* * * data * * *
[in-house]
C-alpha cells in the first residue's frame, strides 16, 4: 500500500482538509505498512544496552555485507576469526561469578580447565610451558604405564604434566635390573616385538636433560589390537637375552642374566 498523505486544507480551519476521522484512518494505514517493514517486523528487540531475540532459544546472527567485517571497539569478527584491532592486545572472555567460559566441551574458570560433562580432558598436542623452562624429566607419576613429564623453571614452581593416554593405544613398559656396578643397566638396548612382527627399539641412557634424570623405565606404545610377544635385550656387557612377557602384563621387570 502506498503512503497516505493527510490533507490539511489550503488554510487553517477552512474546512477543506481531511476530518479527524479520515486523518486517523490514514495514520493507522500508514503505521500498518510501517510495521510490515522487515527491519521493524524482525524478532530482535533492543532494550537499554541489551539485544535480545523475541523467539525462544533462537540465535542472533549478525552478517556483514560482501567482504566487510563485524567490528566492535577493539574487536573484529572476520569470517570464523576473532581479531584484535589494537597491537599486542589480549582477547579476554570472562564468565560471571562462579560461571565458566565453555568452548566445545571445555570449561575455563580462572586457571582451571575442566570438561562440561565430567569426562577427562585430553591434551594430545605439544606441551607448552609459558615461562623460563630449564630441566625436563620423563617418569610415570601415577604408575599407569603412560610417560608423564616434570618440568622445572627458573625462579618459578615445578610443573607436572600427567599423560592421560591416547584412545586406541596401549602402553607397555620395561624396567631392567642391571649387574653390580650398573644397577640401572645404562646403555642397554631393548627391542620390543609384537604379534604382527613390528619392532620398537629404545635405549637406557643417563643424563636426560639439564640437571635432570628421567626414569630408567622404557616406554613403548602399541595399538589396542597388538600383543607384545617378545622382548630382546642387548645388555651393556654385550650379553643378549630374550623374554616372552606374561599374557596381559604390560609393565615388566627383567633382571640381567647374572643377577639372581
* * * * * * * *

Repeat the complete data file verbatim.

[in-house]
C-alpha cells in the first residue's frame, strides 16, 4: 500500500482538509505498512544496552555485507576469526561469578580447565610451558604405564604434566635390573616385538636433560589390537637375552642374566 498523505486544507480551519476521522484512518494505514517493514517486523528487540531475540532459544546472527567485517571497539569478527584491532592486545572472555567460559566441551574458570560433562580432558598436542623452562624429566607419576613429564623453571614452581593416554593405544613398559656396578643397566638396548612382527627399539641412557634424570623405565606404545610377544635385550656387557612377557602384563621387570 502506498503512503497516505493527510490533507490539511489550503488554510487553517477552512474546512477543506481531511476530518479527524479520515486523518486517523490514514495514520493507522500508514503505521500498518510501517510495521510490515522487515527491519521493524524482525524478532530482535533492543532494550537499554541489551539485544535480545523475541523467539525462544533462537540465535542472533549478525552478517556483514560482501567482504566487510563485524567490528566492535577493539574487536573484529572476520569470517570464523576473532581479531584484535589494537597491537599486542589480549582477547579476554570472562564468565560471571562462579560461571565458566565453555568452548566445545571445555570449561575455563580462572586457571582451571575442566570438561562440561565430567569426562577427562585430553591434551594430545605439544606441551607448552609459558615461562623460563630449564630441566625436563620423563617418569610415570601415577604408575599407569603412560610417560608423564616434570618440568622445572627458573625462579618459578615445578610443573607436572600427567599423560592421560591416547584412545586406541596401549602402553607397555620395561624396567631392567642391571649387574653390580650398573644397577640401572645404562646403555642397554631393548627391542620390543609384537604379534604382527613390528619392532620398537629404545635405549637406557643417563643424563636426560639439564640437571635432570628421567626414569630408567622404557616406554613403548602399541595399538589396542597388538600383543607384545617378545622382548630382546642387548645388555651393556654385550650379553643378549630374550623374554616372552606374561599374557596381559604390560609393565615388566627383567633382571640381567647374572643377577639372581